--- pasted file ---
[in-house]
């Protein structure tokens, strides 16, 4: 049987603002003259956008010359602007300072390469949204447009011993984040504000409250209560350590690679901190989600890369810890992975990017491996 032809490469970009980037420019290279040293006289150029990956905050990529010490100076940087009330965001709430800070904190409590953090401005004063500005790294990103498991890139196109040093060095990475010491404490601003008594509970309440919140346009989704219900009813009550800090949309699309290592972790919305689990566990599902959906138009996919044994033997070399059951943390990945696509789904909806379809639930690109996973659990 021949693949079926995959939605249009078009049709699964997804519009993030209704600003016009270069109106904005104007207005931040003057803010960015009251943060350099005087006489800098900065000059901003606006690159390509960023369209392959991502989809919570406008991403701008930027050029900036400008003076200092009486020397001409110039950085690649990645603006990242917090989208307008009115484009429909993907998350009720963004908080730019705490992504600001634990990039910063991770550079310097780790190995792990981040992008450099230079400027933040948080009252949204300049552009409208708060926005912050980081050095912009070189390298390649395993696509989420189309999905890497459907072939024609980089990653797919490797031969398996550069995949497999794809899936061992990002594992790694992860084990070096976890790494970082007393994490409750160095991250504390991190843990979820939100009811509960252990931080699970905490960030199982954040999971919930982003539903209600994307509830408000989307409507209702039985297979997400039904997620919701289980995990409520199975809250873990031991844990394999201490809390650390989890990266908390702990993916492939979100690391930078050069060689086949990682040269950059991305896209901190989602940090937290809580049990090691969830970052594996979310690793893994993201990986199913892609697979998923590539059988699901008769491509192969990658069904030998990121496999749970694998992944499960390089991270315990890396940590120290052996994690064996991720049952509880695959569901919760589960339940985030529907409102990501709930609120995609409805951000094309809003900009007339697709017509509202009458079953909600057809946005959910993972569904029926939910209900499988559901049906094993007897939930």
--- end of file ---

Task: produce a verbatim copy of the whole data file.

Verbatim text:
[in-house]
């Protein structure tokens, strides 16, 4: 049987603002003259956008010359602007300072390469949204447009011993984040504000409250209560350590690679901190989600890369810890992975990017491996 032809490469970009980037420019290279040293006289150029990956905050990529010490100076940087009330965001709430800070904190409590953090401005004063500005790294990103498991890139196109040093060095990475010491404490601003008594509970309440919140346009989704219900009813009550800090949309699309290592972790919305689990566990599902959906138009996919044994033997070399059951943390990945696509789904909806379809639930690109996973659990 021949693949079926995959939605249009078009049709699964997804519009993030209704600003016009270069109106904005104007207005931040003057803010960015009251943060350099005087006489800098900065000059901003606006690159390509960023369209392959991502989809919570406008991403701008930027050029900036400008003076200092009486020397001409110039950085690649990645603006990242917090989208307008009115484009429909993907998350009720963004908080730019705490992504600001634990990039910063991770550079310097780790190995792990981040992008450099230079400027933040948080009252949204300049552009409208708060926005912050980081050095912009070189390298390649395993696509989420189309999905890497459907072939024609980089990653797919490797031969398996550069995949497999794809899936061992990002594992790694992860084990070096976890790494970082007393994490409750160095991250504390991190843990979820939100009811509960252990931080699970905490960030199982954040999971919930982003539903209600994307509830408000989307409507209702039985297979997400039904997620919701289980995990409520199975809250873990031991844990394999201490809390650390989890990266908390702990993916492939979100690391930078050069060689086949990682040269950059991305896209901190989602940090937290809580049990090691969830970052594996979310690793893994993201990986199913892609697979998923590539059988699901008769491509192969990658069904030998990121496999749970694998992944499960390089991270315990890396940590120290052996994690064996991720049952509880695959569901919760589960339940985030529907409102990501709930609120995609409805951000094309809003900009007339697709017509509202009458079953909600057809946005959910993972569904029926939910209900499988559901049906094993007897939930």